- McKinsey says exports of crops from cocoa to roses affected
- Coronavirus May Cost Africa $4.8 Billion in Crop Exports
- Agriculture is also one of Africa’s most important economic sectors, making up 23 percent of the continent’s GDP. In sub-Saharan Africa, it provides work for nearly 60 percent of the economically active population.
- Africa’s exports of food and agricultural products are worth between $35 billion and $40 billion a year, and some $8 billion a year flows through intra-regional trade in these products
- it is likely that between 400 million and 460 million people in Africa are facing the prospect of reduced incomes
- Supply disruptions could put between $1 billion and $5 billion of export value at risk for 2020 and affect the livelihoods of 10 million farmers through job loss or price reductions
The coronavirus has focused the world’s attention on the woeful lack of ventilators, respiratory masks, and intensive care unit beds available in many countries. Far less attention has been paid to another pandemic-driven shortage lurking over the horizon: food.
Africa’s exports of food and agricultural products are worth between $35 billion and $40 billion a year, and some $8 billion a year flows through intra-regional trade in these products
Around 80 percent of agriculture exports from Africa are to four regions: Western Europe (around 45 percent), South and East Asia (20 percent), the Middle East (10 percent), and North America (5 percent).
Based on 2015–18 averages, those exports are valued at some $35 billion to $40 billion a year. This could result in a severe economic blow for countries such as Côte d’Ivoire, Ethiopia, Ghana, Kenya, Tanzania, and Uganda—all of which rely on these exports as their primary or secondary source of export earnings.
McKinsey forecasts the following losses:
it is likely that between 400 million and 460 million people in Africa are facing the prospect of reduced incomes
- Between $500 million and $2 billion in exports of fruit, vegetables and nuts from countries such as South Africa
- A fall in demand for chocolate and the resultant decline in prices could reduce cocoa exports by as much as $2 billion
- About $200 million in exports of coffee, a crop that supports 6.6 million jobs mainly in East Africa
The outbreak in Africa, which has about 190,000 confirmed infections and over 5,000 deaths, could also disrupt preparations for the next planting season and hamper efforts to curb an invasion of crop-eating locusts in East Africa.
This should certainly be a priority for leaders across the public, private, and development sectors: some 650–670 million people in Africa, roughly half of the population, already face food insecurity. Of those, more than 250 million people are considered to be severely food insecure.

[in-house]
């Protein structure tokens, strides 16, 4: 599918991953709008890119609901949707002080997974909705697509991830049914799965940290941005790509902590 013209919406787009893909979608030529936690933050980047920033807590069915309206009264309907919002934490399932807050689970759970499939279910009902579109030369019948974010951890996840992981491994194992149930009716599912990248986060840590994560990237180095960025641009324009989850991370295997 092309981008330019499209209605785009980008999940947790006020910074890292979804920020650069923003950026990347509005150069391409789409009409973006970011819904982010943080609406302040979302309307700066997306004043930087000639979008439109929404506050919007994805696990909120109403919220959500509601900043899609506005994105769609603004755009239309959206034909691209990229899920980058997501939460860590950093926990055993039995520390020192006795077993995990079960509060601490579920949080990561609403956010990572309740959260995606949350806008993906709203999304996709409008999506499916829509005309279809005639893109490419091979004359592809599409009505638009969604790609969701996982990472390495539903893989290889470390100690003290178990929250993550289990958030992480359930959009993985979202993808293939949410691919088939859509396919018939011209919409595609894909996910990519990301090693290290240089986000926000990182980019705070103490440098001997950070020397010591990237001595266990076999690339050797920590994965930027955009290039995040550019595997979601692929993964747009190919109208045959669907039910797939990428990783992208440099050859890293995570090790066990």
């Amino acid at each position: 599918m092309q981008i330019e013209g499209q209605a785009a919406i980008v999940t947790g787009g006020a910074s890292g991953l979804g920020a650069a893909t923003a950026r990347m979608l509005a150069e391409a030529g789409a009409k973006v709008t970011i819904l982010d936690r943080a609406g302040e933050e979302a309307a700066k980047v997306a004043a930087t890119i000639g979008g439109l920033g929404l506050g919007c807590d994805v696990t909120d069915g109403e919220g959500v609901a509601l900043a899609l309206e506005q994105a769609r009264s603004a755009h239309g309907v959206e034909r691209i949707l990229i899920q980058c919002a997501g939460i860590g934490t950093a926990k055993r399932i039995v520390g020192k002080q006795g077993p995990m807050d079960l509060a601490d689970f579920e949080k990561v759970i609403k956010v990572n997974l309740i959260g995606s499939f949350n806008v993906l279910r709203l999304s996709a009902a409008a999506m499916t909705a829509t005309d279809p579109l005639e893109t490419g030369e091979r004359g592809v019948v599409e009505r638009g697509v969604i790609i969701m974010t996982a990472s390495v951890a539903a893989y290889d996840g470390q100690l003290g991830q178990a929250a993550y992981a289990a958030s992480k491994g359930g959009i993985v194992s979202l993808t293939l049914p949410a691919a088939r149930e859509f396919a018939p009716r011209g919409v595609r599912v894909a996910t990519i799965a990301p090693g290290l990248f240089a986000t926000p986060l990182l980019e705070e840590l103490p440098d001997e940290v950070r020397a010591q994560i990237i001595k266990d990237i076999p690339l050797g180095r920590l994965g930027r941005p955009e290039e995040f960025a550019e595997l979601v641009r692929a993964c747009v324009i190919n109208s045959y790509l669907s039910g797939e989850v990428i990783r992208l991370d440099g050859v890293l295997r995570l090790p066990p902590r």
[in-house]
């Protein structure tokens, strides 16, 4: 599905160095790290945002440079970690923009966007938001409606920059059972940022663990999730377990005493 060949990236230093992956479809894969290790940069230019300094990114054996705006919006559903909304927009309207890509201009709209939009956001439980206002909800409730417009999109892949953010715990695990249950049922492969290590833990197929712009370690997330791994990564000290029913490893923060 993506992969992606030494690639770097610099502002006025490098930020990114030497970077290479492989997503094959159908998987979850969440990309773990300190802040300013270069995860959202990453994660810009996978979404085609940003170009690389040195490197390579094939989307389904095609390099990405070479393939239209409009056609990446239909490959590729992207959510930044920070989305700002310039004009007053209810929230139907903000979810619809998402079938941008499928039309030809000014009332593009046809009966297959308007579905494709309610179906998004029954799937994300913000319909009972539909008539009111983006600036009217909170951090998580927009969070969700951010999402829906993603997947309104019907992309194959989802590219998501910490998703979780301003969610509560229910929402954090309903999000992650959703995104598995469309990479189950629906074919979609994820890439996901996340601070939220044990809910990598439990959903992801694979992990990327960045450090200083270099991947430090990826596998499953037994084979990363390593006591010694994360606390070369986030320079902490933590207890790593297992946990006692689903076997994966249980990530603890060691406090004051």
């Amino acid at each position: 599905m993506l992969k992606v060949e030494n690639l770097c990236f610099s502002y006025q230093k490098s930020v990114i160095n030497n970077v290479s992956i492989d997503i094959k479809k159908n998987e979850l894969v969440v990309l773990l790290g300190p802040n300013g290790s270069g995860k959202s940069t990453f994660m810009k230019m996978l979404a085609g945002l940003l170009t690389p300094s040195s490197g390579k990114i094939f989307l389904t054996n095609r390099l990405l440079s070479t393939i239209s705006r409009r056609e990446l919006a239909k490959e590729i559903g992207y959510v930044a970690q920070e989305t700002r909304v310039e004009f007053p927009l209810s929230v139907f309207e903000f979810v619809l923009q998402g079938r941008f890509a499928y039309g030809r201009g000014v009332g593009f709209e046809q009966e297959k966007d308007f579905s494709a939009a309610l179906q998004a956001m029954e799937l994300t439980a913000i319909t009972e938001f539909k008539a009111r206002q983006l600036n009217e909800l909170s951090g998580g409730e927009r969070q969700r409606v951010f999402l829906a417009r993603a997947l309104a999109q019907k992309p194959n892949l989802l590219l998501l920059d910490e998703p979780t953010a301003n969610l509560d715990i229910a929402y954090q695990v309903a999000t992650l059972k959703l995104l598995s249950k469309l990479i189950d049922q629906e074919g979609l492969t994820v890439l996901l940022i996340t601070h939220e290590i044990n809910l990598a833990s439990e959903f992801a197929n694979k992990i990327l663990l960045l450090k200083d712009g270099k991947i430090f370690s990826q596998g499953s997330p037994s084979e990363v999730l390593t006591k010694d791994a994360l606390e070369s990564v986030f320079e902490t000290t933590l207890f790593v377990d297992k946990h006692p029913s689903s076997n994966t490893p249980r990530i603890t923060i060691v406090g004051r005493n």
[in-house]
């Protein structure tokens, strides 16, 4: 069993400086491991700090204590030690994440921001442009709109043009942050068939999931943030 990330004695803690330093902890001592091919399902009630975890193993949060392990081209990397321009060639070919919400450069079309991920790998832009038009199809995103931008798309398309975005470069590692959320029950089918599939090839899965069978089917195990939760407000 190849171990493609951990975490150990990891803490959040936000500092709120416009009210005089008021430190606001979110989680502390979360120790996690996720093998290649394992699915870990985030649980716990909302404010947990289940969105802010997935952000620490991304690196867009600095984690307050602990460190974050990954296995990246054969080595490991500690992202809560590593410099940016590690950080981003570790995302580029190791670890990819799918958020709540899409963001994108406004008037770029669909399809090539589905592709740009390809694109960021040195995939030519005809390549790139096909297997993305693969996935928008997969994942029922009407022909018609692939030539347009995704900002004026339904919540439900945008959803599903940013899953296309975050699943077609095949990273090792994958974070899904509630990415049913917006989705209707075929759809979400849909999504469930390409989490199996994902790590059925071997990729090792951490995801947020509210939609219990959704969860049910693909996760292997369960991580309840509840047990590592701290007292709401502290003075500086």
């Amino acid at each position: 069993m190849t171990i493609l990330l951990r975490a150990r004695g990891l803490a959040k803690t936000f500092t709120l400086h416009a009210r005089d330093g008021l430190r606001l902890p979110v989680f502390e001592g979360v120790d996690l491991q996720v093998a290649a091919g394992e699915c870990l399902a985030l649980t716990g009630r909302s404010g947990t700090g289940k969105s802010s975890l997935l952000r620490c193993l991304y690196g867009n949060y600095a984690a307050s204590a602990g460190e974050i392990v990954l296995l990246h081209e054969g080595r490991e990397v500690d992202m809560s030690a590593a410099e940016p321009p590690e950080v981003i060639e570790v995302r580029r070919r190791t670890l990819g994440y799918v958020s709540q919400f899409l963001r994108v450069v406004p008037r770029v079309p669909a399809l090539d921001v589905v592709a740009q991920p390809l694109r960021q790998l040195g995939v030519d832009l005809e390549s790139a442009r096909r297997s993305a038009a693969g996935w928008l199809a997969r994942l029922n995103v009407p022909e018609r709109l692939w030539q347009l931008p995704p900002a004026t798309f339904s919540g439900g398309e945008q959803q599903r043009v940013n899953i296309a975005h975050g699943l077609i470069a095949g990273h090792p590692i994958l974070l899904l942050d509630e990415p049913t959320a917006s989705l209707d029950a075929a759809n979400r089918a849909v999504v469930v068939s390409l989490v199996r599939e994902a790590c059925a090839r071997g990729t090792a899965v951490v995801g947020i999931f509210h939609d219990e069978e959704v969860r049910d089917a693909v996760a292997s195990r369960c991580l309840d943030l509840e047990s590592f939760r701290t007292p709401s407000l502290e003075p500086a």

Ministers for agriculture of the African Union member states have highlighted the fact that the decline in demand and production from those economically developed countries affected by COVID-19 is causing a global recession, with direct repercussions in Africa.
Supply disruptions could put between $1 billion and $5 billion of export value at risk for 2020 and affect the livelihoods of 10 million farmers through job loss or price reductions—and up to 40 million people could be affected if dependents are factored in
Immediate action could safeguard Africa’s food security and speed up the recovery of the agricultural sector
Key steps include safeguarding food security, understanding and managing the forces that shape demand, and ensuring that agricultural production is sustained. It will also be important to maintain trade flows, including keeping regional and international borders open for trade as far as possible.
Kenya, for example, has already set up a food-security “war room” and is deploying digital tools and data-gathering approaches to managing food availability, accessibility, and affordability—as well as providing support to value-chain players. Kenya is proactively gathering pricing and availability data on about ten food commodities at a subnational level weekly through a digital tool and maintaining dashboards on trends to identify any “hot spots” where interventions are required.
Food supply is part of the immediate health response to COVID-19. With unemployment rates skyrocketing, vulnerable people must have access to nutritious food. The strain on food banks makes it even more important for governments to stabilize the food market.